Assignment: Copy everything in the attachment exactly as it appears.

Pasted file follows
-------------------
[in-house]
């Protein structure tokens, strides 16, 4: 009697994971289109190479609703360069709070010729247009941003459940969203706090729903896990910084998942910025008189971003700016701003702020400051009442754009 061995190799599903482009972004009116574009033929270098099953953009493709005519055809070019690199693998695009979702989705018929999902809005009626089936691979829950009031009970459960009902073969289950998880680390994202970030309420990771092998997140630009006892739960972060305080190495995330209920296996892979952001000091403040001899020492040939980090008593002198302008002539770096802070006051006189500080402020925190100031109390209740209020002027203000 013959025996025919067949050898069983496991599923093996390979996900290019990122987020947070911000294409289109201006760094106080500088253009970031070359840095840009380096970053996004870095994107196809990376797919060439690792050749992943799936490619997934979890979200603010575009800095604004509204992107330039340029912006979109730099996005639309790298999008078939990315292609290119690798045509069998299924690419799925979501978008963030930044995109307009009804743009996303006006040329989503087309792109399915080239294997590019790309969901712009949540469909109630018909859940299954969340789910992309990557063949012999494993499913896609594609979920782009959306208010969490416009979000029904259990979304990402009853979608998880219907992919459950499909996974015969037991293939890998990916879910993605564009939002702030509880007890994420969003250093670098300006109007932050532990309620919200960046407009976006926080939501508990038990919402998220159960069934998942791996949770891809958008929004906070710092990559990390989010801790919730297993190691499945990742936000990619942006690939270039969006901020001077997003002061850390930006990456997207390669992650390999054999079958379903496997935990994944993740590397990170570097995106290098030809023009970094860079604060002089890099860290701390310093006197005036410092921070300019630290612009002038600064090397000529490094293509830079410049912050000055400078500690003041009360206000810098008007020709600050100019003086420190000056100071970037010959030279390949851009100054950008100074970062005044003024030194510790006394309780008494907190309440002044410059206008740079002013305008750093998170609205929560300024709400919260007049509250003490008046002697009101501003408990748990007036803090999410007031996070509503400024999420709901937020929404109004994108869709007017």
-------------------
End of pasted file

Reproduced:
[in-house]
């Protein structure tokens, strides 16, 4: 009697994971289109190479609703360069709070010729247009941003459940969203706090729903896990910084998942910025008189971003700016701003702020400051009442754009 061995190799599903482009972004009116574009033929270098099953953009493709005519055809070019690199693998695009979702989705018929999902809005009626089936691979829950009031009970459960009902073969289950998880680390994202970030309420990771092998997140630009006892739960972060305080190495995330209920296996892979952001000091403040001899020492040939980090008593002198302008002539770096802070006051006189500080402020925190100031109390209740209020002027203000 013959025996025919067949050898069983496991599923093996390979996900290019990122987020947070911000294409289109201006760094106080500088253009970031070359840095840009380096970053996004870095994107196809990376797919060439690792050749992943799936490619997934979890979200603010575009800095604004509204992107330039340029912006979109730099996005639309790298999008078939990315292609290119690798045509069998299924690419799925979501978008963030930044995109307009009804743009996303006006040329989503087309792109399915080239294997590019790309969901712009949540469909109630018909859940299954969340789910992309990557063949012999494993499913896609594609979920782009959306208010969490416009979000029904259990979304990402009853979608998880219907992919459950499909996974015969037991293939890998990916879910993605564009939002702030509880007890994420969003250093670098300006109007932050532990309620919200960046407009976006926080939501508990038990919402998220159960069934998942791996949770891809958008929004906070710092990559990390989010801790919730297993190691499945990742936000990619942006690939270039969006901020001077997003002061850390930006990456997207390669992650390999054999079958379903496997935990994944993740590397990170570097995106290098030809023009970094860079604060002089890099860290701390310093006197005036410092921070300019630290612009002038600064090397000529490094293509830079410049912050000055400078500690003041009360206000810098008007020709600050100019003086420190000056100071970037010959030279390949851009100054950008100074970062005044003024030194510790006394309780008494907190309440002044410059206008740079002013305008750093998170609205929560300024709400919260007049509250003490008046002697009101501003408990748990007036803090999410007031996070509503400024999420709901937020929404109004994108869709007017």